15 years since Granholm, and how much hasn’t changed in the three-tier system

GranholmThe Supreme Court’s Granholm decision was supposed to make it possible for us to buy wine from out-of-state retailers and on-line. So why didn’t it?

This is the first of two parts looking at how the century-old three-tier system still prevents us from buying wine on-line or from out-of-state retailers. Today, part I: The Supreme Court’s 2005 Granholm decision, and why it didn’t change three-tier as much as everyone hoped. Friday, part II: Dear Supreme Court: Please fix three-tier.

Fifteen years ago this spring, the Supreme Court made it possible to buy wine from an out-of-state winery in its Granholm decision. The court ruled that states had to treat wineries in- and out-of-state the same way. So, if residents could buy directly from an in-state producer, then they had to be allowed to buy wine from an out-of-state producer as well. This opened the direct-to-consumer wine market, which is worth about $3 billion today

Many smart people also thought Granholm would open the retail wine market, so that consumers could buy wine over the Internet and from companies like Amazon. But that never happened (save for the rare exception like Wine.com), and I explain why in a freelance piece I wrote for Meininger’s Wine Business International.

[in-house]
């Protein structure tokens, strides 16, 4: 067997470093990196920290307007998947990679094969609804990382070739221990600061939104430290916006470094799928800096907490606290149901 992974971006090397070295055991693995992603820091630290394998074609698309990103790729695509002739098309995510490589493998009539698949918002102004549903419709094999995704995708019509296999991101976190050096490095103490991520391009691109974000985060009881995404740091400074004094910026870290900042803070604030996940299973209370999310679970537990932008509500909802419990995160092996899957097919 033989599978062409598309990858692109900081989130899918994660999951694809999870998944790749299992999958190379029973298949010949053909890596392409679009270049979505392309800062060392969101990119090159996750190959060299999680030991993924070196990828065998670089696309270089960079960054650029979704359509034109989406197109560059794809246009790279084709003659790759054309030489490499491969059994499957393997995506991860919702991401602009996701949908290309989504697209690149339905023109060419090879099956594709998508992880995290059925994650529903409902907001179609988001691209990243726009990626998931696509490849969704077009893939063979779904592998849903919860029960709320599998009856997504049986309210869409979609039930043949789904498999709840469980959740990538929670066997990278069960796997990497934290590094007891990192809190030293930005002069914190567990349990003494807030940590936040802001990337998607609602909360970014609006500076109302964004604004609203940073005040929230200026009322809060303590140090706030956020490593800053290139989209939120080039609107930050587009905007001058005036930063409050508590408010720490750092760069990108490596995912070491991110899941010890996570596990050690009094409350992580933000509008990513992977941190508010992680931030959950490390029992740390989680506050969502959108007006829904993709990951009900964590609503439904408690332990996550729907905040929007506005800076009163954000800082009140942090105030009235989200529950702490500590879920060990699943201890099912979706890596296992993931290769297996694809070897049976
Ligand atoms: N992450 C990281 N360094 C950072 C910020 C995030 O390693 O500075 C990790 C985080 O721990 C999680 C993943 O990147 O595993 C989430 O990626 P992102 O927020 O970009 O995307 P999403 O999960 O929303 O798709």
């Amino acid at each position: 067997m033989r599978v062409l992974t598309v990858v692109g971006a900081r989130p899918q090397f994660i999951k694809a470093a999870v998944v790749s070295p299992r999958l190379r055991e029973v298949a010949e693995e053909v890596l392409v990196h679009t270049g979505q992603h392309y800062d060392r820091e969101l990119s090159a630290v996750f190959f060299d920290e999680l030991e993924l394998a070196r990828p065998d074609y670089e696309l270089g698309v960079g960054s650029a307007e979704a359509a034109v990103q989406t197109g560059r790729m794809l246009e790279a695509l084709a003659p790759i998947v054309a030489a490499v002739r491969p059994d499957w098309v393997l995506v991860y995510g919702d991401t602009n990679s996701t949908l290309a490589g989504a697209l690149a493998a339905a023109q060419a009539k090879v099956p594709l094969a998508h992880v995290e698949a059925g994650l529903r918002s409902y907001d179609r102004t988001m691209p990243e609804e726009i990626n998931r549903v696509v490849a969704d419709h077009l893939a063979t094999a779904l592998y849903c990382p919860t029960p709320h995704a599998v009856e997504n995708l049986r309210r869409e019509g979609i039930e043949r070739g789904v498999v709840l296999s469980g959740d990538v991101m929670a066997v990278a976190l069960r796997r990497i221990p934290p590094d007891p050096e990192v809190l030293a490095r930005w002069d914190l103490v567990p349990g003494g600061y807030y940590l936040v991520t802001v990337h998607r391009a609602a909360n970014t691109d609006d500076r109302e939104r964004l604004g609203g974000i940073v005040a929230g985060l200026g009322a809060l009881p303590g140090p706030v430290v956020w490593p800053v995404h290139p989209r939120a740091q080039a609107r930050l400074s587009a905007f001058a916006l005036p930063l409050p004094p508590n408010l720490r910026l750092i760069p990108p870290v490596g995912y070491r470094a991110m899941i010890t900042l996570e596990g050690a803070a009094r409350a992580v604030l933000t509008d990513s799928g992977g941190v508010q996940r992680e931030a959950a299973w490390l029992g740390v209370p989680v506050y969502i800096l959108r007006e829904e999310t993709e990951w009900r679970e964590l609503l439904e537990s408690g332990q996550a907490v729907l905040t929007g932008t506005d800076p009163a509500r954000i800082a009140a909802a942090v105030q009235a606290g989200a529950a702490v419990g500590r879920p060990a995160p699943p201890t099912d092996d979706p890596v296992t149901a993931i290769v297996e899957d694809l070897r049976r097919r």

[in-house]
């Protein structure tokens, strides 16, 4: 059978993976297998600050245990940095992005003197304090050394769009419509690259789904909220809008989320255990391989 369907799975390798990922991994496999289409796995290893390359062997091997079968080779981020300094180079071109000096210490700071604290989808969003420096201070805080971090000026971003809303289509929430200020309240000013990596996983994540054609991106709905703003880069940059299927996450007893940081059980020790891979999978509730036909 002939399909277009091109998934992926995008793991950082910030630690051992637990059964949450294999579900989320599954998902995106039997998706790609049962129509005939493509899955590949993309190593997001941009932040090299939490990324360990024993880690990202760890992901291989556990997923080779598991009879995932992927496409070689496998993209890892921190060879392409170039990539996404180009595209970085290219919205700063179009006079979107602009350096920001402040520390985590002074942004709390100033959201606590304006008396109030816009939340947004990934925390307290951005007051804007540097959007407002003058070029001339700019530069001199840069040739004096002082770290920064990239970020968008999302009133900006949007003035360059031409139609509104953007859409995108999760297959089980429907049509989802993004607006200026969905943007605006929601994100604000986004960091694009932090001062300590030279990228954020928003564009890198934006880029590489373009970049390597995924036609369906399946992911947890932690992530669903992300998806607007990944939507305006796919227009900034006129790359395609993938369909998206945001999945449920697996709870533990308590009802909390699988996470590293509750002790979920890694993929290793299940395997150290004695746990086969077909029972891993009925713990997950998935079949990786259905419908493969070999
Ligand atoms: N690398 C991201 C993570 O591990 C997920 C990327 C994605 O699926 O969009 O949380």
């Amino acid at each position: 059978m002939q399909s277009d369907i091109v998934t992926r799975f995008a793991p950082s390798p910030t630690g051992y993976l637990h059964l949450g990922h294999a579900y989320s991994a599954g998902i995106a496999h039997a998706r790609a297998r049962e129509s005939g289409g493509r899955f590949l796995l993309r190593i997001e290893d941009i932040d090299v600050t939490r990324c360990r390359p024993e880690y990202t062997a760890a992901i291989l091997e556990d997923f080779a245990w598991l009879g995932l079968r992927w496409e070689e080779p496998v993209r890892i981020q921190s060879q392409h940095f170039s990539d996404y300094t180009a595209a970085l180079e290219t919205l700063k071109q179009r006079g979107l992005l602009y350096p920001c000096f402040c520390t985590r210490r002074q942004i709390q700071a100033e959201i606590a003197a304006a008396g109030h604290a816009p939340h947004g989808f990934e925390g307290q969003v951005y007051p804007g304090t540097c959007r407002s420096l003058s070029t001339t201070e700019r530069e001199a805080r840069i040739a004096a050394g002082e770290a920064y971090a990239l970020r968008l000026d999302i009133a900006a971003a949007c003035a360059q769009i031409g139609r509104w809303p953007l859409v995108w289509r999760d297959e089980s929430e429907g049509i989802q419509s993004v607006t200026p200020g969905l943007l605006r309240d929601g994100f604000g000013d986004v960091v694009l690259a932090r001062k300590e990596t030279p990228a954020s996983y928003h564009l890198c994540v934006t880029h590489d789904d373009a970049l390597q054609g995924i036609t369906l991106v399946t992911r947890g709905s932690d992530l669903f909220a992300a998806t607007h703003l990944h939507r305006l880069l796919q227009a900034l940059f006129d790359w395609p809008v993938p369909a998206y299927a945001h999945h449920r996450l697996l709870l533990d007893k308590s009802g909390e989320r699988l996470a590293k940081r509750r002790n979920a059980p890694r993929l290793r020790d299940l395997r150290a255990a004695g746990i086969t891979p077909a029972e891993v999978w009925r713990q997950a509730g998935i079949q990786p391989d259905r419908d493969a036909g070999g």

And why didn’t Granholm do that? Because state lawmakers, regulators, and the courts still go by what’s called the “public health and safety” standard that was set up by the political compromise that ended Prohibition and gave us three-tier. The doctrine says that if a liquor regulation protects the public health and safety, then it’s constitutional. And each group – and particularly the courts in almost every decision since Granholm – still insists it isn’t safe for wine drinkers in one state to buy wine from a retailer in another state. So it remains illegal.

Yes, this is silly and outdated in the second decade of the 21st century – but that’s three-tier for you.

More about three-tier, Granholm, and direct shipping
Tennessee residency law: Did the three-tier system come crashing down yesterday?
Is the coronavirus pandemic the beginning of changes to the three-tier system?
Direct shipping loses a big one

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